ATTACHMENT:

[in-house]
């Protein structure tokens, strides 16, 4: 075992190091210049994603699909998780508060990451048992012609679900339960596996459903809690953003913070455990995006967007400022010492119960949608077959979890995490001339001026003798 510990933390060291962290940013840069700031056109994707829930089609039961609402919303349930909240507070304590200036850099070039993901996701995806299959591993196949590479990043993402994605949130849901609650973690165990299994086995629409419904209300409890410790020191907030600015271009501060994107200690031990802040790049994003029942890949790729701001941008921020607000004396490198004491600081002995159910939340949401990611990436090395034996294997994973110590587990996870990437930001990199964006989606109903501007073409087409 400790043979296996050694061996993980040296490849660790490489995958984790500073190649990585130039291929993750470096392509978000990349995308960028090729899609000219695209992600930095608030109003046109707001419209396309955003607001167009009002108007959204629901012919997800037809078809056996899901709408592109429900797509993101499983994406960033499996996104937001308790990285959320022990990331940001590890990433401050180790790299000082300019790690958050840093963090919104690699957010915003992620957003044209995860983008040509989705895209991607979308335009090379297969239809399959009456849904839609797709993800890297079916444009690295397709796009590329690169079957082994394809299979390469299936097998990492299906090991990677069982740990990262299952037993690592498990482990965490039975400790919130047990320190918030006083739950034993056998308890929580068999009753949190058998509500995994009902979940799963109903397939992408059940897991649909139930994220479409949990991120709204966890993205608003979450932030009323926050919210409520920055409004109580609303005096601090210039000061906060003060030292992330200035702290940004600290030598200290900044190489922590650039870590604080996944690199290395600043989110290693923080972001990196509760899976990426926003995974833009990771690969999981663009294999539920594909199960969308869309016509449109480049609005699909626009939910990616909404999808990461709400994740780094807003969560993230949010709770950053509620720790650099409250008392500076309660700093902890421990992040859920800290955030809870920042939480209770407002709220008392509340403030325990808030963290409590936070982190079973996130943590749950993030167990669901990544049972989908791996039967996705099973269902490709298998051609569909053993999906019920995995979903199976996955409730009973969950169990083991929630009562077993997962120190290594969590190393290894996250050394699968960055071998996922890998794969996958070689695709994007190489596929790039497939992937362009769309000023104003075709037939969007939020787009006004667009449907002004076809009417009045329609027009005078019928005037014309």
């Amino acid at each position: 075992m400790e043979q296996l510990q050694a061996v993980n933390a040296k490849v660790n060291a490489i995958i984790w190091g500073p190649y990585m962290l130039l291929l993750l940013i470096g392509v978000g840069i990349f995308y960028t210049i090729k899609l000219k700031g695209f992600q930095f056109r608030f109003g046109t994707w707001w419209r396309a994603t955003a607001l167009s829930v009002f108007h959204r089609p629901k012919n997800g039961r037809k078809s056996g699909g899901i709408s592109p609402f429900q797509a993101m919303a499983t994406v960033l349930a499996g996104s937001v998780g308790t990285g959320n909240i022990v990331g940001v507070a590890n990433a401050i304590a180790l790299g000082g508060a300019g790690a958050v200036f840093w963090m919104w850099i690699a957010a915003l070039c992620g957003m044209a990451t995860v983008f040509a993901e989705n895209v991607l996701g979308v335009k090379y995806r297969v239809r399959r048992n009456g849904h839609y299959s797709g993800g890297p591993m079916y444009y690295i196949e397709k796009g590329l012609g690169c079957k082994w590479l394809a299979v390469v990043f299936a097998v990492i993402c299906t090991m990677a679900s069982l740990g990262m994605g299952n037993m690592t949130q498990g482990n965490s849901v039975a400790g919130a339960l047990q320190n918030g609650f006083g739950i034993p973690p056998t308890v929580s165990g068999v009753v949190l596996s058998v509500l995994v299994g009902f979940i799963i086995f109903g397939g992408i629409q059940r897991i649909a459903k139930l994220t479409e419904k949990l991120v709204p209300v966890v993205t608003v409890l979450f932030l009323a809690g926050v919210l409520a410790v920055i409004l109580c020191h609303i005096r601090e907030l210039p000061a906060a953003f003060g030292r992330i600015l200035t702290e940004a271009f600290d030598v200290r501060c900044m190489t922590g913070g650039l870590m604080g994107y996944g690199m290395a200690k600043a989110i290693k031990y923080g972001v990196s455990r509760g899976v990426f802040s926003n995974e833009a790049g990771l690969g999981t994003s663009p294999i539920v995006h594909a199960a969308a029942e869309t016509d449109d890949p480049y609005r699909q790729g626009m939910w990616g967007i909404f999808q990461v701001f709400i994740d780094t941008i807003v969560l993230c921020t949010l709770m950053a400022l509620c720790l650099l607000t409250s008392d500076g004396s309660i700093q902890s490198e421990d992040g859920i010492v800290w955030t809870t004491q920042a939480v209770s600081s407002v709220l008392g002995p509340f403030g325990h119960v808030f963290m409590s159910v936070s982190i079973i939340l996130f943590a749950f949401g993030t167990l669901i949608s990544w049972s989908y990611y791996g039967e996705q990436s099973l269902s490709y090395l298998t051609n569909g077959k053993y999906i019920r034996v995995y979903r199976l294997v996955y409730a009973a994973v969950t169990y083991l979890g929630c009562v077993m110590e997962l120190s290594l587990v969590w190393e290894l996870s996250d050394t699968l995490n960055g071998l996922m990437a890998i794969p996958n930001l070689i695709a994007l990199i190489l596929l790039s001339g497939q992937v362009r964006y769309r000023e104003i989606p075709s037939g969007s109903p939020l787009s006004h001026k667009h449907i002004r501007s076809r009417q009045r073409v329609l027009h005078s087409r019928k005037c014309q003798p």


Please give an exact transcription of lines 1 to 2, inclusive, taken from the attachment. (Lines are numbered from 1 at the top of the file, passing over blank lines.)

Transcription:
[in-house]
């Protein structure tokens, strides 16, 4: 075992190091210049994603699909998780508060990451048992012609679900339960596996459903809690953003913070455990995006967007400022010492119960949608077959979890995490001339001026003798 510990933390060291962290940013840069700031056109994707829930089609039961609402919303349930909240507070304590200036850099070039993901996701995806299959591993196949590479990043993402994605949130849901609650973690165990299994086995629409419904209300409890410790020191907030600015271009501060994107200690031990802040790049994003029942890949790729701001941008921020607000004396490198004491600081002995159910939340949401990611990436090395034996294997994973110590587990996870990437930001990199964006989606109903501007073409087409 400790043979296996050694061996993980040296490849660790490489995958984790500073190649990585130039291929993750470096392509978000990349995308960028090729899609000219695209992600930095608030109003046109707001419209396309955003607001167009009002108007959204629901012919997800037809078809056996899901709408592109429900797509993101499983994406960033499996996104937001308790990285959320022990990331940001590890990433401050180790790299000082300019790690958050840093963090919104690699957010915003992620957003044209995860983008040509989705895209991607979308335009090379297969239809399959009456849904839609797709993800890297079916444009690295397709796009590329690169079957082994394809299979390469299936097998990492299906090991990677069982740990990262299952037993690592498990482990965490039975400790919130047990320190918030006083739950034993056998308890929580068999009753949190058998509500995994009902979940799963109903397939992408059940897991649909139930994220479409949990991120709204966890993205608003979450932030009323926050919210409520920055409004109580609303005096601090210039000061906060003060030292992330200035702290940004600290030598200290900044190489922590650039870590604080996944690199290395600043989110290693923080972001990196509760899976990426926003995974833009990771690969999981663009294999539920594909199960969308869309016509449109480049609005699909626009939910990616909404999808990461709400994740780094807003969560993230949010709770950053509620720790650099409250008392500076309660700093902890421990992040859920800290955030809870920042939480209770407002709220008392509340403030325990808030963290409590936070982190079973996130943590749950993030167990669901990544049972989908791996039967996705099973269902490709298998051609569909053993999906019920995995979903199976996955409730009973969950169990083991929630009562077993997962120190290594969590190393290894996250050394699968960055071998996922890998794969996958070689695709994007190489596929790039497939992937362009769309000023104003075709037939969007939020787009006004667009449907002004076809009417009045329609027009005078019928005037014309």